Yet, questions around the historic corruption at the youth level and structural problems for developing talent remain unanswered. Looking through the national team now, not many players, if any, have the ability to make it in a top European league in the same way a Son Heung-min or Shinji Kagawa have.

Sun Yang case draws to an end; judgment pending

The anti-doping case involving Sun Yang and FINA wrapped up in Switzerland this week. Both Sun Yang and FINA have been appearing before the Court of Arbitration for Sport (CAS) after World Anti-doping Agency (WADA) brought a case pertaining to the accusation that Sun smashed a vial of blood following a disagreement about a tester’s credentials in September 2018.

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The case at CAS has been a slow affair, with 11-hour days involving legalese and poor translations between the parties.

While the day-to-day action in the hearing has been a little boring, the surrounding coverage has been interesting. Driven mostly by Chinese state media, which is firmly out to bat for the star, there was firstly an interview with the swimmer himself after his first big day at the hearing with Xinhua. During the interview, Sun called on athletes to fight back against “injustice” and to defend “the basic rights and privacy that he is legally entitled,” the athlete said without any hint of irony.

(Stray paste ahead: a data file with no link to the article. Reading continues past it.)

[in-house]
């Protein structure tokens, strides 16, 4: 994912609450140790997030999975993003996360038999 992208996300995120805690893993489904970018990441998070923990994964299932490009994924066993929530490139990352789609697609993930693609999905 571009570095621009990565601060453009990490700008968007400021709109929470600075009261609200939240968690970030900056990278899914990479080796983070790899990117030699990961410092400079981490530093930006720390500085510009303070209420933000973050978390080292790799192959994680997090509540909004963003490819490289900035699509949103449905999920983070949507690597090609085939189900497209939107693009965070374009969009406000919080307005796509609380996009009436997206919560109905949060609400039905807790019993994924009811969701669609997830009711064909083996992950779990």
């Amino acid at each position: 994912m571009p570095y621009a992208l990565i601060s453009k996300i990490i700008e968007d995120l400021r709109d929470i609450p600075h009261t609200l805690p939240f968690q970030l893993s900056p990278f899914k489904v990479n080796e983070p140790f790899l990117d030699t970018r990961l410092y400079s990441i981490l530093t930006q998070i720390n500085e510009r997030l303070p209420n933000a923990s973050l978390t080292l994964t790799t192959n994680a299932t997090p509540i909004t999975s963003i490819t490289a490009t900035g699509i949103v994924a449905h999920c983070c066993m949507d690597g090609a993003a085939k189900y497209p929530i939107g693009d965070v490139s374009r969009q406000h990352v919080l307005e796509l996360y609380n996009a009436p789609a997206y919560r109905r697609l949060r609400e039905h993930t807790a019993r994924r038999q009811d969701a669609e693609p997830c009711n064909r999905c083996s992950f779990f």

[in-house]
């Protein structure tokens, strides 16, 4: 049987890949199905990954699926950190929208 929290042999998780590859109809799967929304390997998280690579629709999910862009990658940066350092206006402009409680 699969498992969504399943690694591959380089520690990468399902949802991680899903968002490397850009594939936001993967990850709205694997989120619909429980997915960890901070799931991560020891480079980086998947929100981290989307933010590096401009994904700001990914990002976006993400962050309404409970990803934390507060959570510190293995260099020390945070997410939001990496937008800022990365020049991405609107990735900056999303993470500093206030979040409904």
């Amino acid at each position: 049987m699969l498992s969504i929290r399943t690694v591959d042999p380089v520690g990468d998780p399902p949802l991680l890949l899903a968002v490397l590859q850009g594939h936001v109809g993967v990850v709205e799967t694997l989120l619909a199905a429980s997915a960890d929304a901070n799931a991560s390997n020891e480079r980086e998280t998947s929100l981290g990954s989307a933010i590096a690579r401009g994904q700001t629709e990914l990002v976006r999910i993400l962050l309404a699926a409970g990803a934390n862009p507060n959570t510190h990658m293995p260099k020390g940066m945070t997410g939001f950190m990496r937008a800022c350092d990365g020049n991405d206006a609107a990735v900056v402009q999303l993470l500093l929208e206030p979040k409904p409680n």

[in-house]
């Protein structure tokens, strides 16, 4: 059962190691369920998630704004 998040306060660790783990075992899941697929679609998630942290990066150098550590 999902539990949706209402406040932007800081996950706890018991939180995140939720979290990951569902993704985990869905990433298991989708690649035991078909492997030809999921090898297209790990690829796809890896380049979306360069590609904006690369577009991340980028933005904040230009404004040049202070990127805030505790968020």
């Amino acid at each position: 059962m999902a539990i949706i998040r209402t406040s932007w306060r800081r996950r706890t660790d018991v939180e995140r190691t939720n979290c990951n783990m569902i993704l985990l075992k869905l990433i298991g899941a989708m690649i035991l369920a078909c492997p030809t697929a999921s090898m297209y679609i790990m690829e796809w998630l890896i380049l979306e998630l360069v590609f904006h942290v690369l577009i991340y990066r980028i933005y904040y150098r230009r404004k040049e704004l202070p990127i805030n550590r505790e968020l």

Second, there was another interview with Sun’s Australian coach, effectively highlighting the argument that Sun is making to CAS but also highlighting the fact that his coach is Australian. It was the Australian team during the World Championships in Gwangju that was the most vocal in their disapproval of Sun.

The most hated person at the World Swimming Championships

Finally, there was the arrival on the scene of a construction worker. The construction worker, interview by — who else? — Xinhua appeared on Wednesday after the CAS had retired to consider the evidence. It is alleged that this construction worker was the chaperone of the doping control assistant and that he did not have the appropriate credentials to be there.

“I knew nothing about the doping test and nothing about my role that night. I just came to help my middle school classmate at her request. I am a builder,” was the claim of the man who accompanied the drug tester to Sun Yang’s home.

It seems that this latest interview by the state news agency could reopen the whole case for Sun, as his lawyers are already beginning to agitate to the CAS to allow this new witness to be heard by the court. For some really good analysis of this new turn in the case, check out this piece by Swimming World Magazine.

The China Sports Column runs every week on SupChina.